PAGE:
Koprivshtitsa, Bulgaria: A Museum in the Open Area
Location: Western Bulgaria, Sofia District, Koprivshtitsa Municipality, Sredna Gora Mountain, 110 kilometers east of Sofia, 90 kilometers northwest of Plovdiv
Population: ~ 2,500 inhabitants
Elevation: 1060 meters
Koprivshtitsa is a small town located in the Topolnitsa river valley in the Sredna Gora Mountains. The city has preserved the Bulgarian spirit alive through the centuries and has a very rich historical background. The settlement was founded in the 14th century. Many of the beautifully decorated old houses were preserved in their authentic form in a typical Revival architecture with high stone walls and wide wooden gates. Some of the houses were turned into museums. A town of revolutionaries – Koprivshtitsa was the birthplace of many famous Bulgarians that led the fight against the Ottoman rule in the 19th century – George Benkovski, Dimcho Debelyanov, Todor Kableshkov, Lyuben Karavelov and many others.
On 20 April 1876 the April Uprising for Bulgarian independence broke out in the town. On this date on the Kalachev bridge George Tihanek fired the first shot, which marked the beginning of the uprising. A Turkish zaptieh called Kara Hussein was killed. Todor Kableshkov – a Bulgarian revolutionary and one of the leaders of the uprising, signed with blood the famous “Blood Letter”, sent to Panagyurishte to announce the beginning of the rebellion. Kalachev bridge became one of the most important symbols of Koprivshtitsa.
Neofit Rilski used to be a teacher in the “Saints Cyril and Methodius” school, (the second school for both girls and boys in Bulgaria, 1837), an interesting sight to see. The first class school in Bulgaria is also situated here, founded by Nayden Gerov (1846). The ossuary holding the remains of the residents killed participating in the April Uprising can be seen in town square, as well as the craft bazaar, “Hadzhi Nencho Palaveev” community center and two churches. Monument to George Benkovski – another leader of the uprising, was erected above the town, close to his house. He is represented as a horseman, standing on 5 granite stones – a symbol of the five centuries of Ottoman rule. The inscription on them reads: “Get up slaves, I don’t want yoke.”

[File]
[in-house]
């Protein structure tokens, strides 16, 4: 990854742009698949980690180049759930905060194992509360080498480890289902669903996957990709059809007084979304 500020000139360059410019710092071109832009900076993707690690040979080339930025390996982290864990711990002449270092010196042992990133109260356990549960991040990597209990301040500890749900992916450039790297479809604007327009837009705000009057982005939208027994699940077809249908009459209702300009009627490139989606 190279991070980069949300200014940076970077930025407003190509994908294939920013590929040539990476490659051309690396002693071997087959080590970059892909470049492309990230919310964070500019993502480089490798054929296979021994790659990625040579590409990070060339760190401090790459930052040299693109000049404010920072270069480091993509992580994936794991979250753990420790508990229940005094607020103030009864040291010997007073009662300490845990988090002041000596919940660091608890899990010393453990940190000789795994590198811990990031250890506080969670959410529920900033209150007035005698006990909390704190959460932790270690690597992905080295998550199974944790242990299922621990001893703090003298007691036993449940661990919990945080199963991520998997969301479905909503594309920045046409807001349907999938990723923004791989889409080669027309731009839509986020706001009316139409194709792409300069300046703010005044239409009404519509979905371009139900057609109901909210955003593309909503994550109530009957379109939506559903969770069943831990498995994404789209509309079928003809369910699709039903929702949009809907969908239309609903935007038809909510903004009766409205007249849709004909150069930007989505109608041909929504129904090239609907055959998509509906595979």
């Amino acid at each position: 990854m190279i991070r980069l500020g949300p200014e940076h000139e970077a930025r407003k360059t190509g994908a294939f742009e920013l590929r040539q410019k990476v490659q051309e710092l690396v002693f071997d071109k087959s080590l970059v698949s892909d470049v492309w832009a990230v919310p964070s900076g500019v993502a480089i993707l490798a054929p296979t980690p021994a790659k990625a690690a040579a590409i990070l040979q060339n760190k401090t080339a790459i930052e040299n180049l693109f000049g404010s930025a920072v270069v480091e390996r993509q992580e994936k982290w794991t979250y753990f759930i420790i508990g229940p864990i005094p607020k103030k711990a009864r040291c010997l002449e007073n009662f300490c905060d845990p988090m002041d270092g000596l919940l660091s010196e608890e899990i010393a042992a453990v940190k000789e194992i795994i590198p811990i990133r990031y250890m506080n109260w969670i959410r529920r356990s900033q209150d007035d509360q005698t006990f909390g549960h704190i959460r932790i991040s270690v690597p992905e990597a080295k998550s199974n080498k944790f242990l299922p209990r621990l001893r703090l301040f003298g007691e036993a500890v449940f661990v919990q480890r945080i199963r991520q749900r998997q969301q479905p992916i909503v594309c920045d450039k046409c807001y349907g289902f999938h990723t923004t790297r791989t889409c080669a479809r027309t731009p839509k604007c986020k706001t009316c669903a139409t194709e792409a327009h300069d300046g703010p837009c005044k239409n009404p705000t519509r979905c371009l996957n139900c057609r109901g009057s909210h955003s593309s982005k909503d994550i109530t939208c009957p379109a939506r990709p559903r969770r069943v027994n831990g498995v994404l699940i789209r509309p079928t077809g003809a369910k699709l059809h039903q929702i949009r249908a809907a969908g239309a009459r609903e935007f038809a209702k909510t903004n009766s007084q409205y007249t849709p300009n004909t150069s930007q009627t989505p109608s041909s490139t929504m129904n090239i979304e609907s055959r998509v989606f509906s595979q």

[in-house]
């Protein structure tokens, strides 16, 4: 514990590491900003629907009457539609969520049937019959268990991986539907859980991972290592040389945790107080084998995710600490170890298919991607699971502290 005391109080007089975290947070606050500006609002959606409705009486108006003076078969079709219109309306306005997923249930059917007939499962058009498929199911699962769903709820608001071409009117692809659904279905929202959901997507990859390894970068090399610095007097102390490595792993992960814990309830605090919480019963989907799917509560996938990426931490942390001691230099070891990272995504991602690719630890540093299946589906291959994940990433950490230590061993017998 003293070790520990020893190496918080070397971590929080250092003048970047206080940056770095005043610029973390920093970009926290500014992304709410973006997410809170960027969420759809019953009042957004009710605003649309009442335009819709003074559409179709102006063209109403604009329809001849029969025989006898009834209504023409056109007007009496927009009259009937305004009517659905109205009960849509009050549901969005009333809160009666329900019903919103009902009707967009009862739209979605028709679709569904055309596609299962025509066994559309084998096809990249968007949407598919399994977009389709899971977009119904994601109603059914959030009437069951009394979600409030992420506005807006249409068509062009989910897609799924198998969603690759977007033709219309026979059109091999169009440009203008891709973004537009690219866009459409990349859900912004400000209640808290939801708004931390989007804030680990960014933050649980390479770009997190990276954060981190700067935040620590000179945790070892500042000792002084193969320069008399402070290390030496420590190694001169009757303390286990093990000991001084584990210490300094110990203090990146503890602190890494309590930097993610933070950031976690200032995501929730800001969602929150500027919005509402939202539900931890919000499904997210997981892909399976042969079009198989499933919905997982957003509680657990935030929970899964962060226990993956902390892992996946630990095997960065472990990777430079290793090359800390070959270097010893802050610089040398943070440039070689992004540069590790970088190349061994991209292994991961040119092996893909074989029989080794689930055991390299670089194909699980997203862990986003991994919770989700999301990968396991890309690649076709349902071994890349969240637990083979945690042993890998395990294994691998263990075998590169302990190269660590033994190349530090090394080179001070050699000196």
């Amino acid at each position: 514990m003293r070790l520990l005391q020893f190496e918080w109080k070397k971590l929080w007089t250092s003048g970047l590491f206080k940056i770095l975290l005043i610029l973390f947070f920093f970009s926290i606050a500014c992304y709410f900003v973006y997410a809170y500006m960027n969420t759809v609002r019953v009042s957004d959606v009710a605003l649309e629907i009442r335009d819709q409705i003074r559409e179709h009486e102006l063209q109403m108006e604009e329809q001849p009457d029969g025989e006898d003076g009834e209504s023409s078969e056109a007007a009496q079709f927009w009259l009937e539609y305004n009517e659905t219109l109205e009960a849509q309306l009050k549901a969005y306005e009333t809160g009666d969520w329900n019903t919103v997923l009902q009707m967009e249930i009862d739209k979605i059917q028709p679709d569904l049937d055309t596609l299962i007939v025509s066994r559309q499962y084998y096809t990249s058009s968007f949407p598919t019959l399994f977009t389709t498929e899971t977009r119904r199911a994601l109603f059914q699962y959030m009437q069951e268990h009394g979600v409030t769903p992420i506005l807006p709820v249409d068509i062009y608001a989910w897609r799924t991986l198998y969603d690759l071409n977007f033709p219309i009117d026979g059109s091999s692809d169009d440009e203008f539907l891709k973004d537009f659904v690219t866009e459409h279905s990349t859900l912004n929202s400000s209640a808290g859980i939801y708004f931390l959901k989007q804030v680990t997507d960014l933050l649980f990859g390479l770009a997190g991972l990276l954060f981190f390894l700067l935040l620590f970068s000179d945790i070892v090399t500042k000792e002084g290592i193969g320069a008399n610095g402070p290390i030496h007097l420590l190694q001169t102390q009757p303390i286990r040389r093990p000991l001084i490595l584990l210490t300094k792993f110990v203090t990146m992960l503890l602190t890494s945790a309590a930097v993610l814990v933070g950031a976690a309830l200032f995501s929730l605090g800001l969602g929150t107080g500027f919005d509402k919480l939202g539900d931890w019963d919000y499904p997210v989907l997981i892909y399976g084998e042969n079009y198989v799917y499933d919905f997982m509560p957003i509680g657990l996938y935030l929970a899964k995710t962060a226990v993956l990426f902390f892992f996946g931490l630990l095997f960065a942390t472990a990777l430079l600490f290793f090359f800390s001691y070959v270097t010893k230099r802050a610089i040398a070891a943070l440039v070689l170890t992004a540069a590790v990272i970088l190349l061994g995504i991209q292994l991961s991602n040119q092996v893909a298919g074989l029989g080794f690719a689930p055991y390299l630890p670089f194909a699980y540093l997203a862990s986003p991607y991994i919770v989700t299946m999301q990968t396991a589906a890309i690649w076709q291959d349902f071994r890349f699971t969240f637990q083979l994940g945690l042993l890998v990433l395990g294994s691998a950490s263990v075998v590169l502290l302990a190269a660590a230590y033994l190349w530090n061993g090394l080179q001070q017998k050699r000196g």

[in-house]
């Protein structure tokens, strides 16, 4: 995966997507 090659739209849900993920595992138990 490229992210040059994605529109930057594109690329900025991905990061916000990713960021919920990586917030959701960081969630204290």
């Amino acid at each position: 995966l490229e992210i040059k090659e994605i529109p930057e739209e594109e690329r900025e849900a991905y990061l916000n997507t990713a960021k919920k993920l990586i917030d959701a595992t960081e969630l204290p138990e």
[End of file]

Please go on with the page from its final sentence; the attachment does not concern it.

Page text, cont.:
The city has many stone water fountains. They were built in different stages of the history of Koprivshtitsa. Some of them are preserved until today.
Kerekov water fountain is the oldest preserved fountain. In 1751 it was built into the stone wall of Shulev house and later restored – in 1935 and 2005. A hexagonal star was carved into the water fountain. On top of it there is an overflowing pitcher and wine a vessel. The water fountain is not functioning.
The Moravenov water fountain was restored in 1843 by the craftsman Usta Gavril from Plovdiv. It was built into the wall of “Saint Nicholas” church. The fountain was decorated with pagan and Christian symbols. The white dove with spread wings on the upper part of the water fountain symbolizes the Holy Spirit, and the fish – Jesus Christ.
The anniversary of the beginning of the April Uprising is commemorated every year on 1st and 2nd May. The festive atmosphere in the city recreates the historical events during that time.
The anthem of the city is the song “Hubava si, moya goro” – emblematic Bulgarian song written by the Bulgarian poet and revolutionary Lyuben Karavelov.
City holiday: 2 May
Koprivshtitsa is part of the “100 National Tourist Sites of Bulgaria”.